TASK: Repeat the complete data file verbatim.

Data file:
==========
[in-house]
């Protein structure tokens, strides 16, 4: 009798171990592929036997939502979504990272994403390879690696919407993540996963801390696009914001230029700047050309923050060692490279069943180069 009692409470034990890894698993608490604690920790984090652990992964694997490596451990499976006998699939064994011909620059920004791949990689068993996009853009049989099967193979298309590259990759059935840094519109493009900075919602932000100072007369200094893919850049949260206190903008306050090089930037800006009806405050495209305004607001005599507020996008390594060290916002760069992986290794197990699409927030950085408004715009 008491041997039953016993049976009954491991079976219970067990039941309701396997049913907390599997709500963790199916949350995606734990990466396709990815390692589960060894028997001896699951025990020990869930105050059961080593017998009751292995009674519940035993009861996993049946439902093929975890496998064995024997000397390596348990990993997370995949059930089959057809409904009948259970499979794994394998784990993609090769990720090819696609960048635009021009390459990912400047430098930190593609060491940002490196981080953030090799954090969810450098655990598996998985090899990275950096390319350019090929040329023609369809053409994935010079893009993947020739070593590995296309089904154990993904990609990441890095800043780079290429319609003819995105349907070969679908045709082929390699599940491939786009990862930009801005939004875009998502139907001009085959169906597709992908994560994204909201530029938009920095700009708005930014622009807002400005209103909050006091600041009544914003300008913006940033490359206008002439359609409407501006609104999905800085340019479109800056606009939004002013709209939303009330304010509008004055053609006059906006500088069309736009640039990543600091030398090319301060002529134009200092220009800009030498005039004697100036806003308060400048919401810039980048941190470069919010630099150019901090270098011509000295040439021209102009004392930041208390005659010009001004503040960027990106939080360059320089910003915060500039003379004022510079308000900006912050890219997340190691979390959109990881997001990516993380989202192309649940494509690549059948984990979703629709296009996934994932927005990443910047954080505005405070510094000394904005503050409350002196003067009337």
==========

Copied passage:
[in-house]
């Protein structure tokens, strides 16, 4: 009798171990592929036997939502979504990272994403390879690696919407993540996963801390696009914001230029700047050309923050060692490279069943180069 009692409470034990890894698993608490604690920790984090652990992964694997490596451990499976006998699939064994011909620059920004791949990689068993996009853009049989099967193979298309590259990759059935840094519109493009900075919602932000100072007369200094893919850049949260206190903008306050090089930037800006009806405050495209305004607001005599507020996008390594060290916002760069992986290794197990699409927030950085408004715009 008491041997039953016993049976009954491991079976219970067990039941309701396997049913907390599997709500963790199916949350995606734990990466396709990815390692589960060894028997001896699951025990020990869930105050059961080593017998009751292995009674519940035993009861996993049946439902093929975890496998064995024997000397390596348990990993997370995949059930089959057809409904009948259970499979794994394998784990993609090769990720090819696609960048635009021009390459990912400047430098930190593609060491940002490196981080953030090799954090969810450098655990598996998985090899990275950096390319350019090929040329023609369809053409994935010079893009993947020739070593590995296309089904154990993904990609990441890095800043780079290429319609003819995105349907070969679908045709082929390699599940491939786009990862930009801005939004875009998502139907001009085959169906597709992908994560994204909201530029938009920095700009708005930014622009807002400005209103909050006091600041009544914003300008913006940033490359206008002439359609409407501006609104999905800085340019479109800056606009939004002013709209939303009330304010509008004055053609006059906006500088069309736009640039990543600091030398090319301060002529134009200092220009800009030498005039004697100036806003308060400048919401810039980048941190470069919010630099150019901090270098011509000295040439021209102009004392930041208390005659010009001004503040960027990106939080360059320089910003915060500039003379004022510079308000900006912050890219997340190691979390959109990881997001990516993380989202192309649940494509690549059948984990979703629709296009996934994932927005990443910047954080505005405070510094000394904005503050409350002196003067009337």